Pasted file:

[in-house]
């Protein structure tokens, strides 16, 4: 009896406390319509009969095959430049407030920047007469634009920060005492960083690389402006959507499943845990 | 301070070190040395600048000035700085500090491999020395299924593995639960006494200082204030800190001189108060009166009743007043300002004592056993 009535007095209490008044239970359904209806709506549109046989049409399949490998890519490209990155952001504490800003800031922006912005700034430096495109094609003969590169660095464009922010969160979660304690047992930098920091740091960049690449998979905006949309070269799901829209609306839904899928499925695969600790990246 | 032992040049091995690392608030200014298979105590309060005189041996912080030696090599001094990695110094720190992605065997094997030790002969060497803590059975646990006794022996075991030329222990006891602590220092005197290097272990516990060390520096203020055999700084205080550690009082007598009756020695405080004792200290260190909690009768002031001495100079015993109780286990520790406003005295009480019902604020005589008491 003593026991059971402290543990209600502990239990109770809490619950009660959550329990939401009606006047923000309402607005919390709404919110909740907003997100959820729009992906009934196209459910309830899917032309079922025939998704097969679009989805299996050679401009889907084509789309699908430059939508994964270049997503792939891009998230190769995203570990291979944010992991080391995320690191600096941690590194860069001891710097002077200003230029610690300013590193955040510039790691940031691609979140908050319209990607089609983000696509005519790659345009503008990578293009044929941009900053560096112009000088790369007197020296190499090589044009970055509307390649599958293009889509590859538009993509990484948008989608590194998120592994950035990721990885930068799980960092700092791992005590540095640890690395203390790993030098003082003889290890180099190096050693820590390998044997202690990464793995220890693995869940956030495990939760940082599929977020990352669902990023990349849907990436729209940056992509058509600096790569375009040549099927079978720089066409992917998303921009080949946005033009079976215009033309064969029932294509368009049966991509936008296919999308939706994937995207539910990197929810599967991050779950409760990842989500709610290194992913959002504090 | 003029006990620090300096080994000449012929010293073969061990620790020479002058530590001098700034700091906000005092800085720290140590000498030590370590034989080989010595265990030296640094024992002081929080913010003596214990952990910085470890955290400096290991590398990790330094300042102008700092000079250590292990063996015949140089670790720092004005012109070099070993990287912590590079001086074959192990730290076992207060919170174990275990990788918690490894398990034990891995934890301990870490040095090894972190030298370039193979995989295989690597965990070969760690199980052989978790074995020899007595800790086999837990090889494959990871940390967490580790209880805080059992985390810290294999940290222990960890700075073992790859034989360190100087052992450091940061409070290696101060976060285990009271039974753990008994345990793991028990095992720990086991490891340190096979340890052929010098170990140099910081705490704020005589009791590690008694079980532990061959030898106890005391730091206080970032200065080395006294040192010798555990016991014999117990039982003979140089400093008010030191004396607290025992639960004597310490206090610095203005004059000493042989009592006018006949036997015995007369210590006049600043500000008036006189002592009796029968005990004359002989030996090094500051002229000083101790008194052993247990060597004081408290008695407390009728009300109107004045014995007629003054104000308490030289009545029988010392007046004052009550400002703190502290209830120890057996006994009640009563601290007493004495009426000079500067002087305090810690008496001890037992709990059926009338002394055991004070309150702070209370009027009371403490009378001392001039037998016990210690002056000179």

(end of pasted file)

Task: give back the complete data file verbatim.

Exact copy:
[in-house]
């Protein structure tokens, strides 16, 4: 009896406390319509009969095959430049407030920047007469634009920060005492960083690389402006959507499943845990 | 301070070190040395600048000035700085500090491999020395299924593995639960006494200082204030800190001189108060009166009743007043300002004592056993 009535007095209490008044239970359904209806709506549109046989049409399949490998890519490209990155952001504490800003800031922006912005700034430096495109094609003969590169660095464009922010969160979660304690047992930098920091740091960049690449998979905006949309070269799901829209609306839904899928499925695969600790990246 | 032992040049091995690392608030200014298979105590309060005189041996912080030696090599001094990695110094720190992605065997094997030790002969060497803590059975646990006794022996075991030329222990006891602590220092005197290097272990516990060390520096203020055999700084205080550690009082007598009756020695405080004792200290260190909690009768002031001495100079015993109780286990520790406003005295009480019902604020005589008491 003593026991059971402290543990209600502990239990109770809490619950009660959550329990939401009606006047923000309402607005919390709404919110909740907003997100959820729009992906009934196209459910309830899917032309079922025939998704097969679009989805299996050679401009889907084509789309699908430059939508994964270049997503792939891009998230190769995203570990291979944010992991080391995320690191600096941690590194860069001891710097002077200003230029610690300013590193955040510039790691940031691609979140908050319209990607089609983000696509005519790659345009503008990578293009044929941009900053560096112009000088790369007197020296190499090589044009970055509307390649599958293009889509590859538009993509990484948008989608590194998120592994950035990721990885930068799980960092700092791992005590540095640890690395203390790993030098003082003889290890180099190096050693820590390998044997202690990464793995220890693995869940956030495990939760940082599929977020990352669902990023990349849907990436729209940056992509058509600096790569375009040549099927079978720089066409992917998303921009080949946005033009079976215009033309064969029932294509368009049966991509936008296919999308939706994937995207539910990197929810599967991050779950409760990842989500709610290194992913959002504090 | 003029006990620090300096080994000449012929010293073969061990620790020479002058530590001098700034700091906000005092800085720290140590000498030590370590034989080989010595265990030296640094024992002081929080913010003596214990952990910085470890955290400096290991590398990790330094300042102008700092000079250590292990063996015949140089670790720092004005012109070099070993990287912590590079001086074959192990730290076992207060919170174990275990990788918690490894398990034990891995934890301990870490040095090894972190030298370039193979995989295989690597965990070969760690199980052989978790074995020899007595800790086999837990090889494959990871940390967490580790209880805080059992985390810290294999940290222990960890700075073992790859034989360190100087052992450091940061409070290696101060976060285990009271039974753990008994345990793991028990095992720990086991490891340190096979340890052929010098170990140099910081705490704020005589009791590690008694079980532990061959030898106890005391730091206080970032200065080395006294040192010798555990016991014999117990039982003979140089400093008010030191004396607290025992639960004597310490206090610095203005004059000493042989009592006018006949036997015995007369210590006049600043500000008036006189002592009796029968005990004359002989030996090094500051002229000083101790008194052993247990060597004081408290008695407390009728009300109107004045014995007629003054104000308490030289009545029988010392007046004052009550400002703190502290209830120890057996006994009640009563601290007493004495009426000079500067002087305090810690008496001890037992709990059926009338002394055991004070309150702070209370009027009371403490009378001392001039037998016990210690002056000179």